Answers to questions like this typically assume that whatever underpins infants’ abilities to track physical objects also provides a conceptual identification of objects and some of their properties such as location or size, or else that it involves standing in some kind of intentional relation to these things. This is true of Spelke’s suggestion that mature understanding of objects (and also number, and mind) derives from core knowledge by virtue of core knowledge representations being assembled (Spelke 2000). It is also true of claims by Leslie and others that modules provide conceptual identifications of their inputs (Leslie 1988), of Karmiloff-Smith’s representational re-description hypothesis (Karmiloff-Smith 1992), and perhaps of Mandler’s claim that ‘the earliest conceptual functioning consists of a redescription of perceptual structure’ (Mandler 1992).
The guess about phenomenal expectations linking object indexes to patterns of looking duration is incompatible with such views. Rather than assembling or redescribing representations, development must be a process of rediscovery.
The step from phenomenal expectations to knowledge is like the step from feeling electric shocks to understanding electricity. So coming to know simple facts about particular physical objects may begin with object indexes and the phenomenal expectations these give rise to, but it does not end there. Interpreting the phenomenal expectations may involve interacting with objects, learning to use tools, and perhaps interacting with others and objects simultaneously.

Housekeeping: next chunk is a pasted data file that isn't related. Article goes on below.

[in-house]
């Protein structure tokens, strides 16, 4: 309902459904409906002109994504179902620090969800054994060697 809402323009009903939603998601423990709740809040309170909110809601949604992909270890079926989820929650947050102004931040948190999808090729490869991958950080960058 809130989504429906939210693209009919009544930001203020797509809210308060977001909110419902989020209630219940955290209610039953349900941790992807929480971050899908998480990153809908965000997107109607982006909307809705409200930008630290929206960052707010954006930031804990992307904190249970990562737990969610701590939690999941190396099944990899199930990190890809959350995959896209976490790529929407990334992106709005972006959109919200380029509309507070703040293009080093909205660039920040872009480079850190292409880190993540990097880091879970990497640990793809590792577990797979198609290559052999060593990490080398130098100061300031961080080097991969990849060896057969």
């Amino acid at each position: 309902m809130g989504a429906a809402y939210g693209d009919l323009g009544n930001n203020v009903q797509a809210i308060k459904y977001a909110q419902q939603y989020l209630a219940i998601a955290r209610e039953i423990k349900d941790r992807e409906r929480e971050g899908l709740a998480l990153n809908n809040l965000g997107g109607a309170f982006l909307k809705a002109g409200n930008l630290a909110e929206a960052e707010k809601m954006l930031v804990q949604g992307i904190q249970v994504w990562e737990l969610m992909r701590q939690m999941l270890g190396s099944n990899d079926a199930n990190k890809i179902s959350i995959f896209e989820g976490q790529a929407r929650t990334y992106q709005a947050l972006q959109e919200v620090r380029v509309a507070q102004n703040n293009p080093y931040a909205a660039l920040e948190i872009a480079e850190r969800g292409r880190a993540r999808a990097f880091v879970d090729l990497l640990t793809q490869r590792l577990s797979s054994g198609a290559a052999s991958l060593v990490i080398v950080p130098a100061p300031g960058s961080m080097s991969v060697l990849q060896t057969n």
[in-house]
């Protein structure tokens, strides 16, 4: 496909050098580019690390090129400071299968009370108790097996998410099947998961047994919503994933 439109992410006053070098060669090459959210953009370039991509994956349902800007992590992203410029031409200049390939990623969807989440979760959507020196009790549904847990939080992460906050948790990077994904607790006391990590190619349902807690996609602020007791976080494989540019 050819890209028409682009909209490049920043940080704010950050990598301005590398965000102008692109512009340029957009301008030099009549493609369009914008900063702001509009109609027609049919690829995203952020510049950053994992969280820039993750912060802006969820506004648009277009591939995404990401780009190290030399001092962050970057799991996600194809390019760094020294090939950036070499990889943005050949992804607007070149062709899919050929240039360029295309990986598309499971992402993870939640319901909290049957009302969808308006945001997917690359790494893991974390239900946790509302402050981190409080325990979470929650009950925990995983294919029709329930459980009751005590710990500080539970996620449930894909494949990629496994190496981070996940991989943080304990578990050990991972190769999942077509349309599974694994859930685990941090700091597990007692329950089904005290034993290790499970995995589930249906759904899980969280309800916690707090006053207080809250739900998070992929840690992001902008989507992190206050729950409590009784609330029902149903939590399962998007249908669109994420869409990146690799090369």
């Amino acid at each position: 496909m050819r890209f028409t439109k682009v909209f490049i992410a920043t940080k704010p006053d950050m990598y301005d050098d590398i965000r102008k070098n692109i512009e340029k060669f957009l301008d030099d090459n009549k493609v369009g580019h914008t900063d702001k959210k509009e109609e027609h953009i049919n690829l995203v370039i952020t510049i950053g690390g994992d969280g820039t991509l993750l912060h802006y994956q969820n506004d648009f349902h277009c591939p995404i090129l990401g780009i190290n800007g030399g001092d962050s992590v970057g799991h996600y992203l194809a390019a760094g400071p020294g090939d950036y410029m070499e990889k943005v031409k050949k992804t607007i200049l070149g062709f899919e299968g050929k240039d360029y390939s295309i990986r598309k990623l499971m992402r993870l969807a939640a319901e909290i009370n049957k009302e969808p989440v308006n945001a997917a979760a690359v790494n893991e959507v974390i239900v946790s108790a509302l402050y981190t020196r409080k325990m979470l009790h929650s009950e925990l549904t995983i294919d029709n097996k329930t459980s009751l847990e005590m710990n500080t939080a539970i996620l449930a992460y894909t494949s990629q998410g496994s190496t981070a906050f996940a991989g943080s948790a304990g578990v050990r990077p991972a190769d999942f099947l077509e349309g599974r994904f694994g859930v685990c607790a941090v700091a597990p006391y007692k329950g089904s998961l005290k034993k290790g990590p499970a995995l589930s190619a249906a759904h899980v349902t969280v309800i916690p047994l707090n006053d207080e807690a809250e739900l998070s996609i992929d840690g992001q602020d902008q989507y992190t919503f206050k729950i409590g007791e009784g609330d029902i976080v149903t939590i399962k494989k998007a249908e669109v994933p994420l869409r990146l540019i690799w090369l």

Coming to know facts about physical objects is a matter of rediscovering things already implicit in a system of object indexes, or so the guess about phenomenal expectations implies. Some might object that development can’t require such rediscovery because it would be hopelessly inefficient to require things already encoded to be learnt anew. But rediscovery is an elegant solution to a practical problem. If you are building a survival system you want quick and dirty heuristics that are good enough to keep it alive: you don’t necessarily care about the truth. If, by contrast, you are building a thinker, you want her to be able to think things that are true irrespective of their apparent survival value. This cuts two ways. On the one hand, you want the thinker’s thoughts not to be constrained by heuristics that ensure her survival. On the other hand, in allowing the thinker freedom to pursue the truth there is an excellent chance she will end up profoundly mistaken or deeply confused about the nature of physical objects (especially if she’s a philosopher, it seems). So you don’t want thought contaminated by survival heuristics and you don’t want survival heuristics contaminated by thought. Or, even if some contamination is inevitable, you want to limit it. This combination is beautifully achieved by giving your thinker a system or some systems for tracking objects and their interactions which appear early in development, and also a mind which allows her to acquire knowledge of physical objects gradually over months or years, taking advantage of interactions with objects as well as social interactions about objects—providing, of course, that the two are not directly connected but rather linked only very loosely, via phenomenal expectations.